Why do we catch colds and flus in winter?

It’s no secret that we tend to catch more colds and viruses in winter than we do in the warmer months. Our Ballarat Naturopath Inka, explains why we catch more colds and flus in winter, and how to reduce your risk.


1. Less exposure to sunlight


Our body absorbs vitamin D from sunlight, which is why vitamin D is sometimes known as the “sunshine vitamin.” Vitamin D helps the body absorb and retain calcium and phosphorus, so it is critical for building bones and maintaining bone health, but it also helps support healthy immune function.


When the days are shorter, wet and cloudy, we have less exposure to sunlight, which means many people are low in vitamin D. Symptoms of being low in vitamin D include:


· Feeling fatigued and sluggish

· More susceptible to broken bones and stress fractures

· Low immunity, recurring colds, flus and viruses

· Muscle pain and aches


Whilst it can vary from person to person, it is generally agreed that most people need around between 1000-4000IU per day to maintain sufficient blood levels. It can be difficult to obtain this level of Vitamin D from food alone.


Vitamin D is only found in a limited number of foods such as fatty fish and fish liver oils. There is a small amount of Vitamin D found in egg yolk, cheese, beef liver and mushrooms; as well as in fortified milks, cereals, yoghurt and orange juice.


Generally, regular sun exposure - 10-30 minutes exposure to the sun in the middle of the day several times a week - is the most natural way to get enough vitamin D. However, this is more challenging in winter when sunlight levels are low or the cold, wet weather prevents us from going outside.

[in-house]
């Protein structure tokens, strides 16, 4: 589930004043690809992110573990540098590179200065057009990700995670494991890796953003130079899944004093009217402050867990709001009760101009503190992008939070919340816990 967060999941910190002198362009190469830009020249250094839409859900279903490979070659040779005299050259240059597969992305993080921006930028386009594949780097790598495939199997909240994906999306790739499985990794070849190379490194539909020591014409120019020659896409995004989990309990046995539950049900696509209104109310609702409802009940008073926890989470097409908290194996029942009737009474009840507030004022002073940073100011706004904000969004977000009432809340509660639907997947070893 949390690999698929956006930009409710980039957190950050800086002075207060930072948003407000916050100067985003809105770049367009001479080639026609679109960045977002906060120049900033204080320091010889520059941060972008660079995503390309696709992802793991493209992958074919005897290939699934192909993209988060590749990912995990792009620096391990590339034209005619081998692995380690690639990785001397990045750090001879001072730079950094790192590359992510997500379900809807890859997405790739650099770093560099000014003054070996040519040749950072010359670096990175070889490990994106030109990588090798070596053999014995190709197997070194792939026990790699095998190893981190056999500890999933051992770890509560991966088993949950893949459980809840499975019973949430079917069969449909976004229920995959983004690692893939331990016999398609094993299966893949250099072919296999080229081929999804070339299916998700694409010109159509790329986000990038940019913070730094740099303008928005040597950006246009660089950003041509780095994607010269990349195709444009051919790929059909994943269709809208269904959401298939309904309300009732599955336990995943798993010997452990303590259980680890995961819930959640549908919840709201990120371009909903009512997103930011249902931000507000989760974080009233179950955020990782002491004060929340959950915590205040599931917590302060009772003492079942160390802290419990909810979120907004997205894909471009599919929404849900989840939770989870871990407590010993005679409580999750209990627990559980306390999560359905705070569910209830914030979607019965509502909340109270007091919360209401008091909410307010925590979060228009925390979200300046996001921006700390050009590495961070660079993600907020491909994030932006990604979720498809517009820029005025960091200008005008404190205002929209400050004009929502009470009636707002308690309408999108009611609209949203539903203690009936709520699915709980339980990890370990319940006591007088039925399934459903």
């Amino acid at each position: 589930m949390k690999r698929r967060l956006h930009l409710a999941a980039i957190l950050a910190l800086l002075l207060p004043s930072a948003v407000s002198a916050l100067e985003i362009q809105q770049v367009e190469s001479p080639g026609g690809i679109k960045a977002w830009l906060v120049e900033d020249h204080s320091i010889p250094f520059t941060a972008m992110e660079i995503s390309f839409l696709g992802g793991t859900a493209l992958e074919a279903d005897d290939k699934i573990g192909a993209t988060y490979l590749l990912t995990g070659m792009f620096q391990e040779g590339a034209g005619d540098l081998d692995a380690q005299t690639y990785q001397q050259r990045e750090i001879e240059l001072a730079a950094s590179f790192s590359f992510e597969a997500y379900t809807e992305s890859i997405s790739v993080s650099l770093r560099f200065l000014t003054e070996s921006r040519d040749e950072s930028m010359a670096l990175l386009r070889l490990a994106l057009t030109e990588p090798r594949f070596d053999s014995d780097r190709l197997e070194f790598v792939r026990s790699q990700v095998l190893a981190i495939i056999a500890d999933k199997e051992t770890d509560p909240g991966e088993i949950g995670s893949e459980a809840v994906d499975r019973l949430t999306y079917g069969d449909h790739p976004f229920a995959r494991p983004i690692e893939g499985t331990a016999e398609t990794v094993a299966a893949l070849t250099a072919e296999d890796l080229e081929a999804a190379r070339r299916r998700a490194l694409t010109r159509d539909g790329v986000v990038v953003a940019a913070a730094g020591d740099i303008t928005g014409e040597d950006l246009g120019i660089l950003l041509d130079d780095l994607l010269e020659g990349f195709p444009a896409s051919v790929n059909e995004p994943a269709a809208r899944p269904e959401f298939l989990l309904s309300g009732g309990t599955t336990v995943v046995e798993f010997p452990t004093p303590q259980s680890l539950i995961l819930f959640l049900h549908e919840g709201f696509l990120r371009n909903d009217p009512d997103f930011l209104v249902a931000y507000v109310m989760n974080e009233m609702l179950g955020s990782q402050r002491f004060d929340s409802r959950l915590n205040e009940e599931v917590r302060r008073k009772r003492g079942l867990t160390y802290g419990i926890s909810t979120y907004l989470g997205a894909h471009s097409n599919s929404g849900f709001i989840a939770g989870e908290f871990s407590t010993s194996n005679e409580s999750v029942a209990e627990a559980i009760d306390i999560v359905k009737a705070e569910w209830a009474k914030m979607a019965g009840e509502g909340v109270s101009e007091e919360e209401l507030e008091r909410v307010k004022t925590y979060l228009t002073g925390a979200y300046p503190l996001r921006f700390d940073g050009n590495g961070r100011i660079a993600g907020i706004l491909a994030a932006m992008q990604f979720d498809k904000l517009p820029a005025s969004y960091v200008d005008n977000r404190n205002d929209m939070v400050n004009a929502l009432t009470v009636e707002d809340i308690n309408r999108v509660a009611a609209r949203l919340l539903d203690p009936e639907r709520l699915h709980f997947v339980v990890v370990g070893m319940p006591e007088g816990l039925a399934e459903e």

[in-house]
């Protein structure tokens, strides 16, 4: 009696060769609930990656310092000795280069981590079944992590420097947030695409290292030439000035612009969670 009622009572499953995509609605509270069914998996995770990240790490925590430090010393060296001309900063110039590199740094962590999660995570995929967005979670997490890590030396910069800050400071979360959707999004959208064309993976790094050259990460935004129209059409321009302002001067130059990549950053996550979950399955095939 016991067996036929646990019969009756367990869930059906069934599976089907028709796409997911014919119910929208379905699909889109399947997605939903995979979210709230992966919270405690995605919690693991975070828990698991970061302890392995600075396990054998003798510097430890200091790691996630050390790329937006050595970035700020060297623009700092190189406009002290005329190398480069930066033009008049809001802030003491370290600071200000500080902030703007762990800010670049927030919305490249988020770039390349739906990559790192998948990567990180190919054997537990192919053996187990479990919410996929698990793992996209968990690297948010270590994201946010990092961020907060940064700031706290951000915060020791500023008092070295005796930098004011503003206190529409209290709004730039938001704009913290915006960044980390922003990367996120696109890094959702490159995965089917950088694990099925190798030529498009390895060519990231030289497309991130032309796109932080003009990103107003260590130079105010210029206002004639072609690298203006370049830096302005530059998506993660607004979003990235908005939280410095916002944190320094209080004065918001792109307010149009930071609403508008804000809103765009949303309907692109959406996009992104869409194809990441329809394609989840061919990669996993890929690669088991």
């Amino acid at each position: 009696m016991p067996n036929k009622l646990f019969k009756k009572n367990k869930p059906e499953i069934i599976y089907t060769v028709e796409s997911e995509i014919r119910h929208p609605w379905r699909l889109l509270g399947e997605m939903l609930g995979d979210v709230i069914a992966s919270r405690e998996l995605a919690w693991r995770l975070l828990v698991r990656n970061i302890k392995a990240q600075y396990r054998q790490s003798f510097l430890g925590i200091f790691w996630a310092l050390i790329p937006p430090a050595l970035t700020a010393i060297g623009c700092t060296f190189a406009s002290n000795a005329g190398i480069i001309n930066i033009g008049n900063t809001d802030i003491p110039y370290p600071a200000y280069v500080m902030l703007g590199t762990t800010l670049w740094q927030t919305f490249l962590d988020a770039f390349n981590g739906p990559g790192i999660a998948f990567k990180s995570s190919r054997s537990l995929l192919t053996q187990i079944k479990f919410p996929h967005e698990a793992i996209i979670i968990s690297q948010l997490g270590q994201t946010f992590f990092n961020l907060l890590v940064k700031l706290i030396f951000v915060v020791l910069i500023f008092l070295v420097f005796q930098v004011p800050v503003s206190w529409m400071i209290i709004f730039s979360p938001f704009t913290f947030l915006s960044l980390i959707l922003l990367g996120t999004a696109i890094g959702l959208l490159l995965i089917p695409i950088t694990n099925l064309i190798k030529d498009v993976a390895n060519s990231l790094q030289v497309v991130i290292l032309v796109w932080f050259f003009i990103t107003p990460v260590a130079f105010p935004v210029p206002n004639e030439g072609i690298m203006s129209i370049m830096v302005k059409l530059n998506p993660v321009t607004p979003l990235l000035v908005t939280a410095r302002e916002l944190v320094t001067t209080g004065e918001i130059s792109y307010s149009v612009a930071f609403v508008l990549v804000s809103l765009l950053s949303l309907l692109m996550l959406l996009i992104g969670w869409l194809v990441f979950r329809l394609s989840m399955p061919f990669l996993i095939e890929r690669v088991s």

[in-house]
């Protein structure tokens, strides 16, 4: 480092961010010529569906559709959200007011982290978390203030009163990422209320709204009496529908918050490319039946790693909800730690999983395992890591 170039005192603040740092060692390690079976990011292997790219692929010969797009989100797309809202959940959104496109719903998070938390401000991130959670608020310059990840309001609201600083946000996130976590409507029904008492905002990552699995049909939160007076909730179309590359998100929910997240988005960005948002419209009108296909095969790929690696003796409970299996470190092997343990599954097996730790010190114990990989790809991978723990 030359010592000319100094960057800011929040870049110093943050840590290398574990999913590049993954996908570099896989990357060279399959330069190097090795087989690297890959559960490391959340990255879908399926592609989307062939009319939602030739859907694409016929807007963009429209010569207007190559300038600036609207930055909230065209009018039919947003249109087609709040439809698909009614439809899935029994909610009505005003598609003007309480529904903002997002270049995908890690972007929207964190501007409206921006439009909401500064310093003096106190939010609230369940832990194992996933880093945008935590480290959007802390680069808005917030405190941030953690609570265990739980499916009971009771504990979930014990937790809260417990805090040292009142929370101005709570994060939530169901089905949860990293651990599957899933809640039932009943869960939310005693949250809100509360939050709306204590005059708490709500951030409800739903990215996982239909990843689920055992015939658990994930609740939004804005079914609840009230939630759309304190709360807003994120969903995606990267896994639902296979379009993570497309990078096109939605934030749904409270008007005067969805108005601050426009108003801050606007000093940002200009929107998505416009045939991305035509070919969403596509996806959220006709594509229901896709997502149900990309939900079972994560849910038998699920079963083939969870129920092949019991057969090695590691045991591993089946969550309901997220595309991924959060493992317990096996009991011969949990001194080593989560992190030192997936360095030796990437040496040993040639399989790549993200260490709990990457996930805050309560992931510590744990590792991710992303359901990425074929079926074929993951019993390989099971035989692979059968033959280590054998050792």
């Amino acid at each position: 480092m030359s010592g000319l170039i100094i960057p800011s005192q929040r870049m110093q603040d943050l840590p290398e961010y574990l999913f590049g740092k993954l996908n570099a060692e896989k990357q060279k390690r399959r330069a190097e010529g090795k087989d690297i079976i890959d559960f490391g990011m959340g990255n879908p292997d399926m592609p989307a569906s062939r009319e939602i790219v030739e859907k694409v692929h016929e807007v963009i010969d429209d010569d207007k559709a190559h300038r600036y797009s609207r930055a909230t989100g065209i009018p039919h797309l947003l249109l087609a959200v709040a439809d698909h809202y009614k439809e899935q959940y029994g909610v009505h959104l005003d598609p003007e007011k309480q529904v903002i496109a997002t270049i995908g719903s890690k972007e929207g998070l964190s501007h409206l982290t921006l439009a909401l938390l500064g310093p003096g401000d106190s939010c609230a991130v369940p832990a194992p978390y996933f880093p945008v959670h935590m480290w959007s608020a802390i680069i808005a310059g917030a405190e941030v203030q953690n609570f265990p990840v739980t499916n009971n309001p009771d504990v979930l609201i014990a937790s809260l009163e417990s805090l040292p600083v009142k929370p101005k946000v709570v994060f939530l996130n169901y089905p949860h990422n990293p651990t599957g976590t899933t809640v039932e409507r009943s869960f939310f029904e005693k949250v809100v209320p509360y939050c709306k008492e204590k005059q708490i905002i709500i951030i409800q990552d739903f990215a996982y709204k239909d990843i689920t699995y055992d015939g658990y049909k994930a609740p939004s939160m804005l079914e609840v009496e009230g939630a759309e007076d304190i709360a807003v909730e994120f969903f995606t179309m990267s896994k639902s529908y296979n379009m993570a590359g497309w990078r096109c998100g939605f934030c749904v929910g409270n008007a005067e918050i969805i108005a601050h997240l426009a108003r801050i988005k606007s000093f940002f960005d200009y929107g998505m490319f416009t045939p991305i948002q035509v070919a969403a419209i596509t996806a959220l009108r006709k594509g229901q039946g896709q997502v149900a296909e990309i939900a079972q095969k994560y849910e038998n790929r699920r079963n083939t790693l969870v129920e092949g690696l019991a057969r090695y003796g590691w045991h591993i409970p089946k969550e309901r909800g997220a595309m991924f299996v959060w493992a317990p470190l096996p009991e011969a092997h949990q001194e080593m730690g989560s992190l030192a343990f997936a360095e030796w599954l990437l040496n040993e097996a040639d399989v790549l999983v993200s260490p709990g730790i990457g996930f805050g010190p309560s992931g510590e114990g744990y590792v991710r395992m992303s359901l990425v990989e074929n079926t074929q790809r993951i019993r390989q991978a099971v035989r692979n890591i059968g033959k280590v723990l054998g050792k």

If you cannot get enough vitamin D through foods and regular exposure to sunlight, a vitamin D supplement – available in either capsule or spray – may assist in boosting your immunity through winter.


2. Spending more time indoors


Generally, during winter we spend more time indoors and in close proximity to other people who could be carrying bugs and viruses.


People with the flu can be infectious one day before their symptoms present and up to five days after being sick.


Colds and flus can be transmitted by touching surfaces like door handles, hand rails, buttons and remotes and then touching your eyes, nose or mouth. These viruses can also be transmitted by being close to someone who sneezes or coughs.





To reduce your risk of catching bugs during winter, consider wearing a facemask if you cannot physically distance yourself from other people, wash or sanitise your hands frequently, and don’t share utensils, cups or water bottles.


Fermented foods such as kefir, sauerkraut, tempeh, miso, kimchi, yoghurt and kombucha are rich in probiotics (good bacteria) that can help support your immune system.


3. Viruses transmit more easily


Cold weather doesn’t cause colds and flus but colder temperatures provide ideal conditions for viruses to flourish. Viruses such as influenza and rhinovirus (the common cold) thrive in dry, cold conditions. Viruses can stay airborne and travel further in colder temperatures than they do in the heat, making it easier to spread from person to person.


Additionally, the cold air can dry up our nasal passages, slowing down our ability to clear mucus from our noses, making it easier for the viruses to invade and infect.


A humidifier can add moisture to the air helping to prevent the nasal passages from drying out, thus providing a more protective barrier. By creating a moist environment, humidifiers may also make it more difficult for the viruses to stay airborne and transmit through the air.


Prevention is the key


Go Vita Ballarat Naturopath Inka, says that prevention is better than remedying. “As the weather gets colder, we want to increase our levels of Vitamin D, Vitamin C and zinc; and take probiotics to support the immune system through the gut.”


Inka suggests that increasing vitamin rich foods and taking a number of supporting supplements consistently, can help reduce the likelihood or severity of winter colds and flus.


If you need advice on how to support your immune system this winter, our naturopaths are available in store each day to help with general queries. For a thorough health assessment and specifically prescribed supplements, naturopaths Inka and Jasmine are also available for private consultations.

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